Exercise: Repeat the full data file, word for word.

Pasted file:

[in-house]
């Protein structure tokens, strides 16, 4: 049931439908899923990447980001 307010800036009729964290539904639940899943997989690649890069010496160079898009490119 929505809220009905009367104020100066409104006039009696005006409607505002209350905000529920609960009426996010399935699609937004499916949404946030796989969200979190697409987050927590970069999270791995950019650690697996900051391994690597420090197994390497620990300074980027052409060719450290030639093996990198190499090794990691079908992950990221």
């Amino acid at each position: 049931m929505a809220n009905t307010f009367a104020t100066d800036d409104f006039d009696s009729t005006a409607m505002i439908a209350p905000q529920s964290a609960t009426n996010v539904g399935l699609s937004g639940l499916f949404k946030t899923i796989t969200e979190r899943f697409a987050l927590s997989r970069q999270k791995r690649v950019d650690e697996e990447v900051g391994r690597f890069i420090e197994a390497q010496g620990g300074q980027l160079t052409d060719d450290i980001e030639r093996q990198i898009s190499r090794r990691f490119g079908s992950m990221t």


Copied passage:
[in-house]
């Protein structure tokens, strides 16, 4: 049931439908899923990447980001 307010800036009729964290539904639940899943997989690649890069010496160079898009490119 929505809220009905009367104020100066409104006039009696005006409607505002209350905000529920609960009426996010399935699609937004499916949404946030796989969200979190697409987050927590970069999270791995950019650690697996900051391994690597420090197994390497620990300074980027052409060719450290030639093996990198190499090794990691079908992950990221």
């Amino acid at each position: 049931m929505a809220n009905t307010f009367a104020t100066d800036d409104f006039d009696s009729t005006a409607m505002i439908a209350p905000q529920s964290a609960t009426n996010v539904g399935l699609s937004g639940l499916f949404k946030t899923i796989t969200e979190r899943f697409a987050l927590s997989r970069q999270k791995r690649v950019d650690e697996e990447v900051g391994r690597f890069i420090e197994a390497q010496g620990g300074q980027l160079t052409d060719d450290i980001e030639r093996q990198i898009s190499r090794r990691f490119g079908s992950m990221t």